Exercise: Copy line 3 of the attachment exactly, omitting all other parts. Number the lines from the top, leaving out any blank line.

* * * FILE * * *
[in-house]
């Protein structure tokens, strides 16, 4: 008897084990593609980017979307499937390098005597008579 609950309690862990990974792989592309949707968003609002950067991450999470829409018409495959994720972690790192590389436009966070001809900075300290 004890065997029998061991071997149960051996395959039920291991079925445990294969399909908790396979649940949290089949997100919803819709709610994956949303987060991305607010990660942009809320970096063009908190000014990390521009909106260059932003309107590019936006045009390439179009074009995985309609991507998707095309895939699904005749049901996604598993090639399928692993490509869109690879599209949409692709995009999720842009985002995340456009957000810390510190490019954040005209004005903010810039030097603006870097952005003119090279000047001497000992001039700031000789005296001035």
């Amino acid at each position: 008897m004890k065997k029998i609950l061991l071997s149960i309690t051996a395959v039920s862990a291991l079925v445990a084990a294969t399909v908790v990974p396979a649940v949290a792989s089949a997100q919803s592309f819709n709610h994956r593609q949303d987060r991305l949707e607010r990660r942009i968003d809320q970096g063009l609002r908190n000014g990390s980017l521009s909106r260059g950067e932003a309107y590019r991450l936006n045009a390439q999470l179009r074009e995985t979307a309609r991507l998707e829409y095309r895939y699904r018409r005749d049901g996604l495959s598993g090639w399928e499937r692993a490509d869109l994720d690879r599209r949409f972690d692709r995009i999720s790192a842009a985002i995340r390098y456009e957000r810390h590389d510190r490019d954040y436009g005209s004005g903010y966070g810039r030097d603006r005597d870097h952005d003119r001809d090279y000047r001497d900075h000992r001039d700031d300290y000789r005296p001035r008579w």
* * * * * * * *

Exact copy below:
């Amino acid at each position: 008897m004890k065997k029998i609950l061991l071997s149960i309690t051996a395959v039920s862990a291991l079925v445990a084990a294969t399909v908790v990974p396979a649940v949290a792989s089949a997100q919803s592309f819709n709610h994956r593609q949303d987060r991305l949707e607010r990660r942009i968003d809320q970096g063009l609002r908190n000014g990390s980017l521009s909106r260059g950067e932003a309107y590019r991450l936006n045009a390439q999470l179009r074009e995985t979307a309609r991507l998707e829409y095309r895939y699904r018409r005749d049901g996604l495959s598993g090639w399928e499937r692993a490509d869109l994720d690879r599209r949409f972690d692709r995009i999720s790192a842009a985002i995340r390098y456009e957000r810390h590389d510190r490019d954040y436009g005209s004005g903010y966070g810039r030097d603006r005597d870097h952005d003119r001809d090279y000047r001497d900075h000992r001039d700031d300290y000789r005296p001035r008579w």